Stratahex Game

We’ve invented a new board game, and it’s a lot of fun.  Stratahex combines resource collection, transportation, logistics, planning, defense, offense, warfare, and more into a simple and easy-to-play boardgame.



The basic game pieces are:

  1. Your base
  2. Supply Trucks
  3. Oil Rigs
  4. Small Tanks
  5. Artillery
  6. Standard Ammo
  7. High Explosive Ammo
  8. Coin

The board consists of 3 concentric circles with a hex-shaped hole pattern.  Parts of the board are painted light-gray, medium-gray, and dark-gray.

  • Oil rigs placed in light-gray recieve one coin per turn.
  • Oil rigs placed in medium-gray receive two coin per turn.
  • Oil rigs placed in dark-gray receive four coin per turn

You can only spend coin once it has been transported back to your base in a supply truck.  Each piece costs coin to purchase.  You have a limited number of moves per supply-truck and per weapon each turn.

Stratahex is a very comprehensive, but still simple, game to play.  The older kids, 8 and 10, have no trouble.  There is a lot of figuring, math, counting, and changing coin.

Gameplay is predictable, like chess, in that you can determine the possible moves of the opponent before his next turn.  There is no luck involved.

Plenty of fun!Image



PVC Pipe Bench?

Someone contacted me about ideas for building a bench for a youth center out of PVC pipe.  Based on this information, I thought it should:

  1. Look cool
  2. Be inexpensive to build
  3. Be safe
  4. Comfortable!
  5. Fun

Here is what I came up with as a rough draft.  I’m not sure how to position the pipes so that it provides #4 above, but this was a rough guess.  I’m using a SPLINE curve in SolidWorks with pipes 3″ on center.

Any ideas about how to make something like this comfortable?
Also, anyone know where to get load calculations for structural use of PVC pipe?
It would be my preference to use thick walled aluminum tubing (or solid rod!) but again, #2 above needs to be satisfied.

Fun with Arduino

Ok, so if you haven’t heard about it, Arduino is a really cool piece of “open source hardware”.  In simple terms, it is a single board computer with a number of analog and digital inputs and outputs, that can be programmed from your computer, but run independently.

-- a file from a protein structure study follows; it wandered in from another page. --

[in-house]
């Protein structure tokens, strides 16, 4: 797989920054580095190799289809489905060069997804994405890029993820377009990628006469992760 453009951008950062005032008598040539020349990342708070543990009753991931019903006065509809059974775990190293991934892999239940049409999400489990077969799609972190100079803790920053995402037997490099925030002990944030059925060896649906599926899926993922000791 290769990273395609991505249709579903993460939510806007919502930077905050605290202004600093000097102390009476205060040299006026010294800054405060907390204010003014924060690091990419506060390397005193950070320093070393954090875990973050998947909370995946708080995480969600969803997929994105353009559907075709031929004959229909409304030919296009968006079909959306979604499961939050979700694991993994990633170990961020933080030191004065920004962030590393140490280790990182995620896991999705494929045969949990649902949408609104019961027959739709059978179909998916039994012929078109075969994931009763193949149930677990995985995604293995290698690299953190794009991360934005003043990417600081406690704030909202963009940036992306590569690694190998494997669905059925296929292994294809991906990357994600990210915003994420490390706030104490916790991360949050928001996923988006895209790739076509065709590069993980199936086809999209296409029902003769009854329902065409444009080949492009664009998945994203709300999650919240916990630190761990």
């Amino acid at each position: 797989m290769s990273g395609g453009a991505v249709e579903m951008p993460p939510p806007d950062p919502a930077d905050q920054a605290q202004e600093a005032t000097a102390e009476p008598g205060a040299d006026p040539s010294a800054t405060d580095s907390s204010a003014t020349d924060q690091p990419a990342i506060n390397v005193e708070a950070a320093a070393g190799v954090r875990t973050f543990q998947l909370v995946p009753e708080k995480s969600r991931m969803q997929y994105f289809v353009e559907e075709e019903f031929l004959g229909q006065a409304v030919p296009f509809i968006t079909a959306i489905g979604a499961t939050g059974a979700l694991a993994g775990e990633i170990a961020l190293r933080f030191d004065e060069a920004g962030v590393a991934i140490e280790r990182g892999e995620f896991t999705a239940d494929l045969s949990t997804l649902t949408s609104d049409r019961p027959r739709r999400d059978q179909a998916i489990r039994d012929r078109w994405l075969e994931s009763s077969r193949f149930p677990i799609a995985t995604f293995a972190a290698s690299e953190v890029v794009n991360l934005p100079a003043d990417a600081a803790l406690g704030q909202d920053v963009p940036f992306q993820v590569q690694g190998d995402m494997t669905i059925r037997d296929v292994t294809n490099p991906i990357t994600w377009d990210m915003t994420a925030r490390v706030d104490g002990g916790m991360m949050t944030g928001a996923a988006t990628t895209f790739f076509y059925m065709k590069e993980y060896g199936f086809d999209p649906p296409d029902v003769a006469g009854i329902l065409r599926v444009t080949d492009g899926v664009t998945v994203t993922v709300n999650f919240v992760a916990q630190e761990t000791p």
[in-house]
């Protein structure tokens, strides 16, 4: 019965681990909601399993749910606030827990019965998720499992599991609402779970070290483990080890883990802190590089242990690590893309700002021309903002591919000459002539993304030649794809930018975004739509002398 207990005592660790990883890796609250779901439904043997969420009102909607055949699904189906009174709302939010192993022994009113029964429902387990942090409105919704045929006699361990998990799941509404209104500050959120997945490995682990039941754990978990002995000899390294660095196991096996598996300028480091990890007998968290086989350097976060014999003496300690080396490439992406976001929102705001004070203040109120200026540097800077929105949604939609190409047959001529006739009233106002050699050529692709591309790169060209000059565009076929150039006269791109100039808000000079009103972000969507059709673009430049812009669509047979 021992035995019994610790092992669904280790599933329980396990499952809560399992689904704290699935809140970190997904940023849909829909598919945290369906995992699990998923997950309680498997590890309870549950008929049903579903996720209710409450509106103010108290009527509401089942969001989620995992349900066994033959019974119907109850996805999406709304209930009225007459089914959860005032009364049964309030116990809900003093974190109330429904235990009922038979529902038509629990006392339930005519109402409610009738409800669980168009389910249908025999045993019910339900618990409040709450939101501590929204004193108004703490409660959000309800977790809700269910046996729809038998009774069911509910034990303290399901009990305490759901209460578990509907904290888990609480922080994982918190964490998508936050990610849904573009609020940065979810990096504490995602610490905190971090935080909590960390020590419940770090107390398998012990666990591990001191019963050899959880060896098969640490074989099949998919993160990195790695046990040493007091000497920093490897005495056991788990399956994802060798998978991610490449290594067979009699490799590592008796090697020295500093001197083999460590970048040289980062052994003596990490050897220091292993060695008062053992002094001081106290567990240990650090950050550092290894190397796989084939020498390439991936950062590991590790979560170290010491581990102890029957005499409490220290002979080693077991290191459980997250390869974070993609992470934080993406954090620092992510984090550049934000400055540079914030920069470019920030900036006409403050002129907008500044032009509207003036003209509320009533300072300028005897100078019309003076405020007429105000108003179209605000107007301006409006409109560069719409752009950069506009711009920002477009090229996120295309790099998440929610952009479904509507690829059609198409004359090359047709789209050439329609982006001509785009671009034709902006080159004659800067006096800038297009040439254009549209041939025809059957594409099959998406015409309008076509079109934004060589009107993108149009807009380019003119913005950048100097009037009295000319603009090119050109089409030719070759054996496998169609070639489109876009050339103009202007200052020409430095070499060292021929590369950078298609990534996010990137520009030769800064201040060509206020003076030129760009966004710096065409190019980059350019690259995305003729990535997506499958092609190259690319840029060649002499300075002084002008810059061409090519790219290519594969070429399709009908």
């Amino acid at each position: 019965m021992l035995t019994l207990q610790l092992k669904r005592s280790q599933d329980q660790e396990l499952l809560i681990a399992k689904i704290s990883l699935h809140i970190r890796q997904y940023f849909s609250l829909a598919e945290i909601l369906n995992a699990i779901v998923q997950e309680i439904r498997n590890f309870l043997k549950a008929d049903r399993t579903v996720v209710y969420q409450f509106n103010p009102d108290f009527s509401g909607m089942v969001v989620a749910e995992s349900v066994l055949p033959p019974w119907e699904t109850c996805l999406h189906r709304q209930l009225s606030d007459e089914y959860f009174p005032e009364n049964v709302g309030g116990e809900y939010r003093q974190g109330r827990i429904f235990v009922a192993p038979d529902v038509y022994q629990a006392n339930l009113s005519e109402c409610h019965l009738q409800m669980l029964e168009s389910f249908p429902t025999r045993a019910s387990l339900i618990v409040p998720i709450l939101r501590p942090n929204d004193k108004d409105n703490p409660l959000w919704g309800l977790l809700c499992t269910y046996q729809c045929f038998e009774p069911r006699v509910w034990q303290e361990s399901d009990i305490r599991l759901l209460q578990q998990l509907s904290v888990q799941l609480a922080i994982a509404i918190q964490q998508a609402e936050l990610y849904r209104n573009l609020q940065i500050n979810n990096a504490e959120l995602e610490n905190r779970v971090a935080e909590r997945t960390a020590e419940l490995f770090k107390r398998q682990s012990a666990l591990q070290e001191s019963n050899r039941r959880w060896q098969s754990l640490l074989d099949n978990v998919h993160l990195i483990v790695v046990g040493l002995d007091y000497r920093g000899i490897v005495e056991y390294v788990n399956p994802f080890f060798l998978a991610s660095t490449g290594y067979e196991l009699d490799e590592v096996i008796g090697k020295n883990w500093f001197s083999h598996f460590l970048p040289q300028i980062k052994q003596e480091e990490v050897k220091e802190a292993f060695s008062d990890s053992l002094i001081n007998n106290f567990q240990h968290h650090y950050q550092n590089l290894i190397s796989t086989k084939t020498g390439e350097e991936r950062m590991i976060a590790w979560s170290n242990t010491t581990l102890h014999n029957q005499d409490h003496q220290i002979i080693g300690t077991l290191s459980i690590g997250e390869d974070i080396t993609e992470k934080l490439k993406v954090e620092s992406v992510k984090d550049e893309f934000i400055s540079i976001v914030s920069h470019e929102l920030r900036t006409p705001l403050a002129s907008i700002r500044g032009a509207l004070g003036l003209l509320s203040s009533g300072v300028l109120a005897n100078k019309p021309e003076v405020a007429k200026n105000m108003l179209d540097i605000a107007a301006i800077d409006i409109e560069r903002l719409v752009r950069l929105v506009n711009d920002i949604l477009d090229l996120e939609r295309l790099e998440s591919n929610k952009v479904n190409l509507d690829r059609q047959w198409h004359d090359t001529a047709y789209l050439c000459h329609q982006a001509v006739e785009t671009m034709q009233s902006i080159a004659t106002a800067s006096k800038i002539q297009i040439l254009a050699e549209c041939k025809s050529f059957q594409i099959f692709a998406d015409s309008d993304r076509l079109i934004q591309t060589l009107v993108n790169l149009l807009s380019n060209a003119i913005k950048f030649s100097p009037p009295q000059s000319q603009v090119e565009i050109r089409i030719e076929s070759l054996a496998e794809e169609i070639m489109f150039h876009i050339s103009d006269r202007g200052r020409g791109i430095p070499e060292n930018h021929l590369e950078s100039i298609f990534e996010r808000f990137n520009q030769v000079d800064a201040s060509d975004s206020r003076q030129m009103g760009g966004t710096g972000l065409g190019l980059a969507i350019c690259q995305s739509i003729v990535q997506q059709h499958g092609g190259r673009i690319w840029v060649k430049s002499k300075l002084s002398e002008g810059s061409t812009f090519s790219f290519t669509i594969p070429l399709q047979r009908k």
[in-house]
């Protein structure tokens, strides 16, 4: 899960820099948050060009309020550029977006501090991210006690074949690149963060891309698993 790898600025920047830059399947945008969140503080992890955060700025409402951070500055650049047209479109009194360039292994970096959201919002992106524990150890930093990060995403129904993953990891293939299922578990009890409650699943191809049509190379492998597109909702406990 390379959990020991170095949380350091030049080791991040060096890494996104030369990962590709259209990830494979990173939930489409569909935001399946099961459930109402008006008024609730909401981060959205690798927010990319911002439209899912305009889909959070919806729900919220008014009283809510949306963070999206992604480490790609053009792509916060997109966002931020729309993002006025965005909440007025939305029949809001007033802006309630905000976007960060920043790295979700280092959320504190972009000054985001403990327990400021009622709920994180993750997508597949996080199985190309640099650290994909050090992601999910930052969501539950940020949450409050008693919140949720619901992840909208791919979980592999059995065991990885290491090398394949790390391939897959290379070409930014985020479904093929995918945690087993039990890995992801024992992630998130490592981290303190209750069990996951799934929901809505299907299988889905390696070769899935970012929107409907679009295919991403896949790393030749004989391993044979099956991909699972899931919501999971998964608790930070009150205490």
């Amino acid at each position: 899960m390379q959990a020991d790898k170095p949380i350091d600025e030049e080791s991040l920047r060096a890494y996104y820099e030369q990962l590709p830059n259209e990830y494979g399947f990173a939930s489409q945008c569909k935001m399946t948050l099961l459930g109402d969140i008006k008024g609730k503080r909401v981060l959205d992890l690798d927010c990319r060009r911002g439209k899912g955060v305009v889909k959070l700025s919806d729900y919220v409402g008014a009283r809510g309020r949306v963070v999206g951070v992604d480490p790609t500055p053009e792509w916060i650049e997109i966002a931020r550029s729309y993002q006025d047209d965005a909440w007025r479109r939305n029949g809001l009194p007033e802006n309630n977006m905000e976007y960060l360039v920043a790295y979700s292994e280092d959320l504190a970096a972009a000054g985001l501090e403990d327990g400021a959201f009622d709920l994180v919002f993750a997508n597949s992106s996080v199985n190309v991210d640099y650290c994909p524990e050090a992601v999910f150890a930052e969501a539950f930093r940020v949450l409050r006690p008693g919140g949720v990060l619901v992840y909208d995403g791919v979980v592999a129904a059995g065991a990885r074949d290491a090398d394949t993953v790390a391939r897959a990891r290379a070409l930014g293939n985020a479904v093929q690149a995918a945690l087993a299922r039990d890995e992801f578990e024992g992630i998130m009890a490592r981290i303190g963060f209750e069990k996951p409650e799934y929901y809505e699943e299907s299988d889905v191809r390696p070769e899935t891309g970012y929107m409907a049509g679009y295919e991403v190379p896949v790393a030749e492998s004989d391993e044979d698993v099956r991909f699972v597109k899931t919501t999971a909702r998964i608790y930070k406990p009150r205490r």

Arduino is an open-source electronics prototyping platform based on flexible, easy-to-use hardware and software. It’s intended for artists, designers, hobbyists, and anyone interested in creating interactive objects or environments.

I recently got this starter kit from

And have since been playing with making different circuits, etc… It has been a good experience in working with lower level electronics (ohm’s law, etc…)

Hope to post more soon!

Making of the “Two Swan” puzzle

As I recently posted, Ezra and I used The Gimp to draw a picture of two birds (swans?) on the ocean.

Our next step was to turn this into a puzzle for Mr. Puzzle (Ezra).

Holding the Ink Jet printout prior to gluing.

Applying glue evenly to the board.

Adhering the printed image to the wood with glue.

Examining the puzzle before cutting.

Sanding a piece of the puzzle.

The finished product!

A closeup.. I was really happy with how nice it turned out.

All of the pieces!


And a happy Mr. Puzzle!

A four wheeled wooden vehicle

Too many days in a row, I had not had enough “hands on” work to do.  So I decided to build a little toy that Zechariah would like.  Four wooden wheels, some bolts and washers, and a block of wood for the body, and we made a cool little car (or skateboard).

In the middle of it, this little girl showed up all by herself in the workshop wanting to help.  So she put all the washers on.

Anna placing washers on the wheel.


Eli, of course, was there as well turning the wrench.  We used 5/16″ bolts with a smooth shaft for the first 1″ or so as an axle.  We just turned them right into the wood, drilling the hole in the wheels a bit bigger, and the hole in the body a bit smaller for a snug fit.